|You see things and you say 'Why?' But I dream thing that never were; and I say, 'Why not?'. - Geroge Bernard Shaw|
RFE/RL NEWSLINE Vol 3, No. 2, Part II, 5 January 1999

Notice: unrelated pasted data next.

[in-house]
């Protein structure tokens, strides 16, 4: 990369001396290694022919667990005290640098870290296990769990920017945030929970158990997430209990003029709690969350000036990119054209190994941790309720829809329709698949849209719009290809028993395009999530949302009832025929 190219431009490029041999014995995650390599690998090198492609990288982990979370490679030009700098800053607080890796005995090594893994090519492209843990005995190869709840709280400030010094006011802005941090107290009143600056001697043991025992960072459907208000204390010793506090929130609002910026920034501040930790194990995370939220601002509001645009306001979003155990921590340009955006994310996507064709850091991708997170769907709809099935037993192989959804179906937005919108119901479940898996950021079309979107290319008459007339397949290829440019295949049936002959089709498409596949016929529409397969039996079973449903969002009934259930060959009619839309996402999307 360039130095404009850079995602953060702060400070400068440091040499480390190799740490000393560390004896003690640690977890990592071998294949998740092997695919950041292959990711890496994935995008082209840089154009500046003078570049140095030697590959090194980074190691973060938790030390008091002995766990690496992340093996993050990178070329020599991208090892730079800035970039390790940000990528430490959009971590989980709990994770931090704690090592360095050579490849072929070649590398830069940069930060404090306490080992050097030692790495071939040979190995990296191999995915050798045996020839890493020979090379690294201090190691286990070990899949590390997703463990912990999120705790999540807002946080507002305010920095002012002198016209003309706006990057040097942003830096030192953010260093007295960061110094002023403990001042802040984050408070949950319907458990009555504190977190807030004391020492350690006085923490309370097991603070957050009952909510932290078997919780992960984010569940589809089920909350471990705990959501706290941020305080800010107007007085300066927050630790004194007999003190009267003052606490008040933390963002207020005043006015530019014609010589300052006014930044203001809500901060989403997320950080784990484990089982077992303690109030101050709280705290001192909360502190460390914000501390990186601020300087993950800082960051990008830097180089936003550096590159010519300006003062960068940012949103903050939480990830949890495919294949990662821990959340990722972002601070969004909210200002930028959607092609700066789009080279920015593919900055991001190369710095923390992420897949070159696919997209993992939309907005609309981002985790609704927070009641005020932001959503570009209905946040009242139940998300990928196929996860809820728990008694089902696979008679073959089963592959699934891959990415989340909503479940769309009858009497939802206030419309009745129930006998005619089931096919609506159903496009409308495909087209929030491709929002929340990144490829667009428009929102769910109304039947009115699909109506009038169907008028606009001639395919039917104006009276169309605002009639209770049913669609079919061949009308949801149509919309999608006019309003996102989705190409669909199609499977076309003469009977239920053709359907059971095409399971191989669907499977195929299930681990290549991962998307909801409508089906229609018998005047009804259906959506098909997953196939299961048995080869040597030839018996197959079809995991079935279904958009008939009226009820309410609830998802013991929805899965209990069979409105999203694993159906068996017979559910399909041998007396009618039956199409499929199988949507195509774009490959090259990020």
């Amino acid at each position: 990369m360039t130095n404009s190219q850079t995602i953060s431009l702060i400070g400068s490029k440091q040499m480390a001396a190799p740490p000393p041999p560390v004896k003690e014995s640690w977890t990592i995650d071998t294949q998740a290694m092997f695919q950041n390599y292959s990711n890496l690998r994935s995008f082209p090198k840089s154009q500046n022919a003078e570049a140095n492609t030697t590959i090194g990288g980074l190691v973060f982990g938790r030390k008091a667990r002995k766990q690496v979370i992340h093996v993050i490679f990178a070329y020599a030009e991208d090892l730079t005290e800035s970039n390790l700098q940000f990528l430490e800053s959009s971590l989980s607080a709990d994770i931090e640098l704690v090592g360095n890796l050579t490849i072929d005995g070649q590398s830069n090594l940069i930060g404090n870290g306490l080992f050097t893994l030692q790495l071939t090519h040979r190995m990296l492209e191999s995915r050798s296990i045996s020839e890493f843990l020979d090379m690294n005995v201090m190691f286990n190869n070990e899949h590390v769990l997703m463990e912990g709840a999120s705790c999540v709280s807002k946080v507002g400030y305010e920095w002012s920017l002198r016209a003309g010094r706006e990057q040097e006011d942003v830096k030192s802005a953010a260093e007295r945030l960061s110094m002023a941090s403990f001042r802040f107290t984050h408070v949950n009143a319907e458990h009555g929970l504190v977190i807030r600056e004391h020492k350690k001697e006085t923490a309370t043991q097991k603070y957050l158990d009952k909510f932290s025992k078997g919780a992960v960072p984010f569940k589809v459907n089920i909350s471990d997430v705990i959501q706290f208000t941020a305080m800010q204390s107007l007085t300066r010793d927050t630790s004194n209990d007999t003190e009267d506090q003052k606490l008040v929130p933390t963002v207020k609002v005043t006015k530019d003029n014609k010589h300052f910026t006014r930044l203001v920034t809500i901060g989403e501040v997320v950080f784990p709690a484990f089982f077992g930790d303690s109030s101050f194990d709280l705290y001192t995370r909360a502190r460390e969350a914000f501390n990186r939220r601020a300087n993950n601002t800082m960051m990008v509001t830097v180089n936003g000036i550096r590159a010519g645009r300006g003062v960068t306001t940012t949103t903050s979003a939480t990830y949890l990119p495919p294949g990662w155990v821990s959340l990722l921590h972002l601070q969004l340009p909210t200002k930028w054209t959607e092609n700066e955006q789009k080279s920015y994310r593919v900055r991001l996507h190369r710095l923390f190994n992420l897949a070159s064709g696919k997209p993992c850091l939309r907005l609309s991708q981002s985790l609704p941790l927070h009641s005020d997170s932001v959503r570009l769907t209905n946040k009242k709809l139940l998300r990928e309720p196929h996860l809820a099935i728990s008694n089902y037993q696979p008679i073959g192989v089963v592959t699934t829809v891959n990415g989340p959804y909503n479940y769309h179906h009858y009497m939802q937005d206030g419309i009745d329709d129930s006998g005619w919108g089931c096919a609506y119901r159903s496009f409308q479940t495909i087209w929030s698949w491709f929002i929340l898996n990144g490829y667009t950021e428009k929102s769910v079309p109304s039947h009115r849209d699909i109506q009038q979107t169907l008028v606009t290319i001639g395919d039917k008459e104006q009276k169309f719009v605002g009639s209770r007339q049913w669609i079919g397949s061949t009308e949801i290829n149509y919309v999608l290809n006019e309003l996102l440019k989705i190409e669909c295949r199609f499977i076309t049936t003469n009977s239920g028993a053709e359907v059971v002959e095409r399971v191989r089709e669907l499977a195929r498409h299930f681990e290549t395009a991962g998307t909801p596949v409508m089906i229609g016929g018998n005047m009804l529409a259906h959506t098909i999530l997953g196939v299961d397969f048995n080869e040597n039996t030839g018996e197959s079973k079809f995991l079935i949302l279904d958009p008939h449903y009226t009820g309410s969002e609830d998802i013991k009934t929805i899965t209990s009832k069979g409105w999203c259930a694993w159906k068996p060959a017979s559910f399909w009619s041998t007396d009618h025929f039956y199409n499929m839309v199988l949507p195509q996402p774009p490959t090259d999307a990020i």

________________________________________________________ RFE/RL NEWSLINE Vol 3, No. 2, Part II, 5 January 1999 A daily report of developments in Eastern and Southeastern Europe, Russia, the Caucasus and Central Asia prepared by the staff of Radio Free Europe/Radio Liberty. This is Part II, a compilation of news concerning Central, Eastern, and Southeastern Europe. Part I covers Russia, Transcaucasia and Central Asia and is distributed simultaneously as a second document. Back issues of RFE/RL NewsLine and the OMRI Daily Digest are online at RFE/RL's Web site: http://www.rferl.org/newsline xxxxxxxxxxxxxxxxxxxxxxxxxxxxxxxxxxxxxxxxxxxxxxxxxxxxxxxx Headlines, Part II * DISPUTE OVER PRESIDENTIAL CANDIDACY IN SLOVAK RULING COALITION * DJUKANOVIC CALLS FOR MILOSEVIC'S 'ISOLATION' * ROMANIAN GOVERNMENT REJECTS MINERS' DEMANDS End Note: A REVOLUTION OF FALLING EXPECTATIONS xxxxxxxxxxxxxxxxxxxxxxxxxxxxxxxxxxxxxxxxxxxxxxxxxxxxxxxx EAST-CENTRAL EUROPE UKRAINIAN CABINET TO DRAW UP ADMINISTRATION REFORM DECREE. Ukrainian Prime Minister Valeriy Pustovoytenko has ordered his cabinet to prepare by 6 January a draft decree that would cut the number of ministries and increase the government's efficiency, AP and ITAR-TASS reported on 4 January. Pustovoytenko said the planned cuts may affect 30 percent of government officials. The cabinet's step is seen as a response to the IMF's criticism of Ukraine's bureaucratic system of government. Radical administrative reform is an IMF requirement for the resumption of a suspended $2.2 billion loan. JM OPPOSITION SAYS BELARUSIAN-LANGUAGE EDUCATION IN DECLINE. Aleh Trusau, deputy chairman of the Belarusian Language Society, told RFE/RL's Belarusian Service that in 1998, the government did "everything possible to destroy the Belarusian-language education system." According to Trusau, there are no schools with Belarusian as the instruction language in Mahilyou and Pinsk, while in Minsk the proportion of first-graders instructed in Belarusian has fallen to 4.5 percent. At the same time, Trusau noted that the "opposition to total Russification is increasing," particularly among young people. He said his society has recently opened 15 branches in raions and several at "major Belarusian plants. Thus, we can also see another trend--the people's respect for the Belarusian language has remarkably increased. This trend is also demonstrated by the persecution of both our organization and individual members by the authorities," Trusau commented. JM ESTONIAN GOVERNMENT TO APPEAL TO EU OVER SHIPPING ROW? The cabinet on 4 January discussed appealing to the EU to rule on the legal aspect of the boycott by Finnish dockworkers of vessels belonging to the Estonian Shipping Company (see "RFE/RL Newsline," 21 December 1998), ETA reported. Danish dockworkers at the port of Arhus joined that boycott several days after it began. The Estonian Foreign Ministry argues that the Finnish and Danish trade union action violates the association agreement between Estonia and the EU. Government spokesman Daniel Vaarik said that the government intends to clarify all aspects of the shipping row. JC ESTONIAN-RUSSIAN WATER TALKS MAY RESUME NEXT WEEK. The municipal authorities of Ivangorod will seek to continue talks next week with the Estonian water company Narva Vesi on resuming water supplies to the Russian border town and the treatment of its sewage, Antonina Kostitsyna of the Ivangorod authorities told BNS on 4 January. Several days ago, Narva Vesi cut off water supplies to Ivangorod, which owes the company some $1.4 million (see "RFE/RL Newsline," 4 January 1999). Kostitsyna said that Ivangorod officials will be meeting with regional leaders to discuss possible ways of paying Ivangorod's debt to Narva Vesi. JC LATVIAN PREMIER SAYS NO IMMINENT EXPANSION OF RULING COALITION. Vilis Kristopans told journalists on 4 January that no decisions about expanding the coalition government or appointing the state minister for forestry are expected to be taken soon, BNS reported. "I will not invite a state minister [to join the government] until the agriculture minister is approved," Kristopans said. The premier has nominated Peteris Salkazanovs of the Social Democratic Party as agriculture minister, but the Fatherland and Freedom Party opposes the Social Democrats' participation in the government and has postponed taking a final decision on the issue until 23 January. Under the coalition agreement, there must be consensus among coalition partners on inviting other parties to participate in the government. JC LITHUANIAN PRESIDENT DELAYS FORMING 'LUSTRATION' COMMISSION. Valdas Adamkus will delay forming a commission provided for by the law banning former KGB agents from holding government office and working in various private-sector jobs (see "RFE/RL Newsline," 4 January 1999), BNS reported on 4 January. Under the law, which was vetoed by Adamkus last year but went into force on I January, the president is to form a commission that would consider lifting the restrictions for some former KGB employees. Adamkus's spokeswoman, Violeta Gaizauskaite, stressed that the law does not set a deadline for setting up the commission, adding that it "makes more sense" to wait until the Constitutional Court rules on the constitutionality of the new legislation. Such a ruling is expected next month. JC POLAND'S HEALTH REFORM STARTS AMID CONFUSION, PROTESTS. Polish Radio reported that there was "one huge, big muddle" caused by a "crowd of disoriented patients" at a Warsaw health clinic on 4 January, the first day that Poland's health reform was implemented. Under the health reform law, every patient can choose doctors, clinics, or hospitals for treatment. The National Union of Doctors has sent a letter to the prime minister accusing the ruling coalition of "burying the hope of an improvement" in the country's health service and of "devaluing the work of doctors." Meanwhile, anesthetists continued their protest on 4 January by tendering mass resignations and refusing to assist at operations, excluding emergencies. They are demanding that their new job contracts, which are required under the health reform, be signed by themselves, not by the hospitals for which they work. JM MORE PROTESTS IN POLAND. The Federation of Light Industry Trade Unions has launched a nationwide protest, Polish Television reported on 4 January. Trade unionists demand that the government draw up a restructuring program for their sector and that the parliament debate their problems. Meanwhile, 10 coal miners' trade unions (excluding Solidarity) have announced that they intend to appeal the mining restructuring law to the Constitutional Court. The unions claim that the four- year wage freeze in the mining industry violates the constitution. And the Federation of Polish State Railroad Trade Unions has taken the recently adopted law on pensions to the Constitutional Court, arguing that the legislation contravenes the principles of social justice by giving preferential treatments to high earners. JM KLAUS SILENT ON NEW ALLEGATIONS OVER PRIVATIZATION BRIBE. Former Czech Premier Vaclav Klaus, leader of the opposition Civic Democratic Party (ODS), told the private radio station Frecvence 1 on 4 January that he has "nothing to say" on the alleged 1995 bribes paid by the Dutch KPN telecommunication company to the ODS and the Civic Democratic Alliance for the acquisition of a 27 percent stake in the STP Telcom company, CTK reported. "Someone is still cooking this old soup, which is really far too old and without any spice," Klaus said. Dutch Television reported on 3 January that KPN had bribed the two parties, paying 12-18 million guldens ($6.4- 9.5 million). Dutch deputies asked the government in The Hague to comment on the allegations, because the state was a majority owner in KPN in 1995. MS DISPUTE OVER PRESIDENTIAL CANDIDACY IN SLOVAK RULING COALITION. Rudolf Schuster, chairman of the Party of Civic Understanding (SOP) and mayor of Kosice, has dismissed as "laughable, shameful, and untrue" allegations that he has secured the backing of the ruling coalition for his presidential candidacy through "blackmail," CTK reported on 4 January. Schuster was responding to a call by Vladimir Palko of the Slovak Democratic Coalition (SDK) to explain the "immoral deals" through which his candidacy won the coalition's backing. As part of the coalition agreement, the SOP gave up a ministerial post and the coalition agreed to support Schuster's candidacy, but the deal was criticized by the Christian Democrats and the Democratic Union, which are both senior partners in the five-party SDK. Schuster said the objections are part of the SDK's internal disputes and he has "nothing to explain" to Palko. MS FORMER SLOVAK OFFICIALS TO BE INDICTED? Interior Minister Ladislav Pittner on 4 January said several ministers in the former cabinet of Vladimir Meciar may be charged with plotting the 1995 kidnapping of former President Michal Kovac's son, CTK reported. While in opposition, Pittner headed an independent commission that investigated the kidnapping. He said the commission's findings have now been confirmed. The commission accused the former head of Slovak counter- intelligence (SIS), Ivan Lexa, of attempting to destroy evidence on the kidnapping. It also said the Interior Ministry and the Prosecutor-General's Office were involved in hiding evidence. Pittner added that "concrete charges" will soon be brought against officials who blocked the referendum on NATO and direct presidential elections in 1996 as well as against those involved in the murder of Robert Remias, an SIS agent who admitted participation in the kidnapping of Kovac's son. MS SOUTHEASTERN EUROPE DJUKANOVIC CALLS FOR MILOSEVIC'S 'ISOLATION'Š Montenegrin President Milo Djukanovic told the Hamburg- based weekly "Der Spiegel" of 4 January that the international community must "isolate" Yugoslav President Slobodan Milosevic and cease giving him "domestic political legitimacy" by treating him as a legitimate negotiating partner. The Montenegrin president said that Washington's recent acknowledgement that Milosevic is the main problem in the Balkans "has come far too late. The international community has been fooled by his tricks for yearsŠ. [He is] one of the people responsible for the problem in Bosnia." Djukanovic promised to pull Montenegrin troops out of the Yugoslav army if Milosevic uses the military against NATO's rapid reaction force in Kosova. The Montenegrin leader added, however, that he believes Milosevic is "bluffing" when he threatens action against the force. But he warned that Milosevic may soon incite violence in Montenegro because he "needs [the republic] as a new trouble spot. He governs by stirring up conflicts." PM ŠSEEKS 'DEMOCRATIZATION' FOR YUGOSLAVIA. President Djukanovic stressed that the Yugoslav federation "is not working" but added that the solution is democratization and not Montenegro's or Kosova's succession from the federation. He noted that neither the Montenegrin people nor the international community favor Montenegrin independence or "any additional dramaŠin the Balkans." Djukanovic added that Podgorica nonetheless will "defend its own interestsŠby conducting its own financial policy" if Milosevic "sets off inflation by illegally printing dinars." Referring to Kosova, the Montenegrin leader called for "wide-ranging autonomy linked to the Yugoslav federation for the Albanian minority in SerbiaŠunder international mediation and guarantee." He opposed any "new state territories" in Kosova and added, "I am a firm opponent of any form of secession. That would cause new regional problems. What would happen if states were set up in the Balkans on the basis of ethnicity [alone]?" PM UCK AGREES TO MEETING ON JOINT PLATFORM. Adem Demaci, who is the chief political representative for the Kosova Liberation Army (UCK), told Albanian Prime Minister Pandeli Majko in Tirana on 4 January that UCK representatives agree to meet with unnamed other Kosovar leaders to work out a joint strategy for negotiations with the international community and the Serbs. Majko urged his guest to ensure that the Kosovars "finally speak with a single voice" (see "RFE/RL Newsline," 22 December 1998). The Albanian government issued a statement on 5 January noting that a joint platform "is the first necessary step to unite Kosova's political potential. Time is running out for Kosova to show one face to the international community and to eliminate unnecessary competition among political factions." PM IS UCK OPEN TO COMPROMISE? The guerrillas published a statement in the Prishtina daily "Koha Ditore" on 4 January saying that "Kosova should have a position of an undisputed territorial entityŠfully independent from the jurisdiction of Serbia and Yugoslavia." The text added that the current U.S. draft proposal for an interim political settlement is unacceptable because it "offers the [ethnic] Albanians much less than was given to the Serbs in Bosnia" under the Dayton agreement. Observers suggested that this formulation could indicate that the UCK is willing to discuss what some regional media call the "Republika Srpska model" as an interim solution for Kosova. According to this model, the Kosovars would have as much control over their affairs as the Bosnian Serbs do over theirs. Yugoslavia would thus formally remain a single, unified country--as does Bosnia--but the Kosovars would maintain with Belgrade only the limited ties that the Bosnian Serbs have with the joint government in Sarajevo. PM U.S. WARNS THAT 'TIME IS RUNNING OUT.' Referring to the situation in Kosova, State Department spokesman James Rubin said on 4 January: "We think both sides need to understand that there is not that much time left for a negotiated solution which can give the legitimate rights to the peopleŠand protect the national interests of the Serbs before we face the prospect of renewed and very dangerous conflict this spring." Rubin added that "the current security environment" in Kosova is "of concern" but not sufficiently dangerous to prompt NATO to consider evacuating the unarmed OSCE civilian monitors in the province. PM HAGUE GIVES SARAJEVO GREEN LIGHT TO TRY ABDIC. A spokesman for the Hague-based war crimes tribunal said on 4 January that the court agrees that evidence supplied by the Sarajevo authorities is sufficient "to justify the arrest [of Bihac pocket kingpin Fikret Abdic] and the case proceeding further." A spokesman for Muslim leader Alija Izetbegovic, who is a long-standing political rival of the controversial Abdic, said that Abdic committed "grave breaches of international law through the inhumane treatment of civilians and war prisoners and through the forced mobilizations" of civilians during the 1992-1995 conflict. Abdic, who maintained good relations with the Serbian and Croatian armies during the conflict, is widely believed to be living under government protection in Croatia. Under a 1996 international agreement, authorities in Bosnia may proceed with war crimes cases only with the approval of The Hague. PM TUDJMAN DEFENDS HIS WEALTH. Croatian President Franjo Tudjman said in Zagreb on 31 December that some $140,000 held by his wife in Zagrebacka Banka are his "life savings" and income from "50 years of work and 30 published books" (see "RFE/RL Newsline," 24 November 1998). He added that unspecified "claims that I or my family possess billions and billions are pure lies..[and] attempts to compromise Croatia's freedom and democracy." He shrugged off recent opinion polls that suggest his Croatian Democratic Community is rapidly losing electoral support. He called the surveys "something made up at someone's desk." Tudjman added that Croatia is "still better off than all former communist countries except Slovenia," Reuters quoted him as saying. PM ALBANIAN INSTITUTE WARNS OF 'BRAIN LOSS.' The Tirana- based Center for Economic and Social Studies published a study on 31 December showing that 31.5 percent of all university teachers and researchers working in Albania in 1990 have permanently left the country since then. Meanwhile, a poll among 251 academics showed that 63.35 percent are likewise planning to leave. Ilir Gedeshi, who heads the center, warned that "teachers, engineers, scholars, artists all seem to have lost hope of leading a normal life in Albania," dpa reported. Since 1991, 23 percent of academic emigrants have gone to the U.S., 19 percent to Greece, and 18 percent to Italy. Smaller numbers went to France, Germany, or Austria. Most scholars left for countries in which they had previously done post-graduate work. Gedeshi said that most emigrants do not find work in their professions, adding that in Albania "we do not have a brain drain, but a brain loss." FS ROMANIAN GOVERNMENT REJECTS MINERS' DEMANDS... Government spokesman Razvan Popescu on 4 January said that the cabinet "rejects the politics of force" of the Jiu Valley miners and will not "conduct a dialogue" with them in view of their "ultimatum." Popescu also said that the striking miners will not receive wages for the days on which they strike. Trade and Industry Minister Radu Berceanu said he will not come to Petrosani, as demanded by the miners, but is ready to receive a nine- member delegation, on condition that Jiu Valley miners' leader Miron Cozma is not part of that group, RFE/RL's Bucharest bureau reported. Berceanu added that meeting the demands of the striking miners would cost $500 million, while the losses of the Jiu Valley mining company in the last eight years amount to some $2 billion. MS ...AS MINERS CONTINUE STRIKE. Some 2,500 striking miners demonstrated in Petrosani on 4 January, shouting anti- government slogans. Cozma said Berceanu's estimation of the cost of meeting the miners' demands is a "lie" and proves he must be dismissed. Berceanu's dismissal is included on the list of demands that a delegation representing all miners' unions handed to him on 4 January. Cozma added that if the authorities refuse to let the miners travel to Bucharest by train, they will do so by bus or march on the capital from the valley. The Ministry of Interior announced it will "categorically oppose" the miners' intention to descend on Bucharest if Premier Radu Vasile or Berceanu do not travel to Petrosani by 5 January. The ministry said it "will not tolerate any act posing a threat to order and peace." MS BULGARIAN POLICE FIGHT ANTIQUITIES THEFT. Colonel Kiril Radev, chief of the police department fighting organized crime, (CSBOP), says antiquities worth nearly $1 billion were prevented from being smuggled to the West last year, an RFE/RL correspondent in Sofia reported. A source familiar with the activity of the CSBOP (who requested anonymity) told RFE/RL that since 1985, some 25,000 antiquities have been discovered at the border. The source said that according to estimates, this is only about 30 percent of the antiquities that were intended for smuggling to the West, where they are sold to private collectors and to museums. On 4 January, Hungarian customs officials seized hundreds of ancient coins while searching the car of a Bulgarian seeking to enter Austria, MTI reported. MS END NOTE A REVOLUTION OF FALLING EXPECTATIONS By Paul Goble Buffeted by the difficulties they experienced in 1998, ever fewer people in the post-Soviet states expect their situation to be significantly better in 1999. Indeed, polls taken across the region suggest that many there would now agree with Ukrainian President Leonid Kuchma who said last week that there is no reason to think that 1999 will be any easier for his country than 1998 was. This shift from optimism to pessimism is now so widespread that it constitutes a veritable revolution of falling expectations, one that may have just as many serious political and economic consequences as the more familiar revolution of rising expectations has had elsewhere. Revolutions of rising expectations occur when people begin to expect more owing to improvements in their lives. And such optimistic attitudes sometimes lead them to make demands that neither the economic nor the political system is able to meet. That frequently results in a crisis that can lead either to the transformation of these systems or to the demobilization of the groups making such demands. But in either case, optimism that goes beyond the capacity of the country to cope can create instability. A revolution of falling expectations--such as the one that appears to be starting in some post-Soviet states--can be equally destabilizing but in very different and unexpected ways. Some observers have suggested that declining expectations by leaders and peoples in the post-Soviet states not only represent a new form of realism on the part of both but also give elites in these countries new opportunities to move toward democracy and the free market. Certainly, popular and political recognition of the difficulties involved in the transition from communism is a more realistic stance than the often starry-eyed optimism that characterized the immediate post-communist period and that Western governments in fact promoted. And it is obviously true that leaders have more room to maneuver when they are not under pressure from populations that expect and even demand that tomorrow be better than today. At the same time, there are three compelling reasons why such a view of what has been called "the new realism" in these countries is likely too rosy and why the revolution of falling expectations taking place there may have some potentially frightening consequences. First, populations that believe that tomorrow will not be better than today and may even be worse have few reasons to seek leadership from political or economic elites. Not only does that make it more difficult for such elites to generate the kind of authority they need to make changes for the better, but it also means that these elites may be tempted to defend their own interests by force or at the expense of those of the population as a whole. Second, when senior political leaders come to share the pessimism of the population, they are unlikely to be willing or able to take the risks necessary to help their countries escape from current difficulties. And that unwillingness is likely in many cases to reinforce the pessimism of the population and the other problems such pessimism entails. And third, when both populations and their leaders become so pessimistic, the former are likely to be ever more willing to listen to those who would blame someone for their problems, and the latter are likely to be ever more willing to participate in such scapegoating. That helps explain the rise of anti-Semitism and growing antagonism toward those viewed as outsiders -- such as the North Caucasians in Russia -- in several of these countries. It also helps explain why ever more people and governments in these states are becoming more hostile to the West. Such attitudes and the actions prompted by them will make it more difficult for these countries to move toward democracy and the free market or to integrate into the international community. But while revolutions of rising expectations do not last forever, neither do revolutions of falling expectations. Both can end either when conditions finally begin to improve or, more often, when leaders seek to spread their own optimism to the population of their countries. The role of leaders may be particularly important. To paraphrase U.S. President Franklin Roosevelt, who came to office in the depths of the Great Depression, the only thing to be pessimistic about in this region is the spread of pessimism to so many. xxxxxxxxxxxxxxxxxxxxxxxxxxxxxxxxxxxxxxxxxxxxxxxxxxxxxxxx Copyright (c) 1998 RFE/RL, Inc. All rights reserved. xxxxxxxxxxxxxxxxxxxxxxxxxxxxxxxxxxxxxxxxxxxxxxxxxxxxxxxx HOW TO SUBSCRIBE Send an email to email@example.com with the word subscribe as the subject of the message. HOW TO UNSUBSCRIBE Send an email to firstname.lastname@example.org with the word unsubscribe as the subject of the message. 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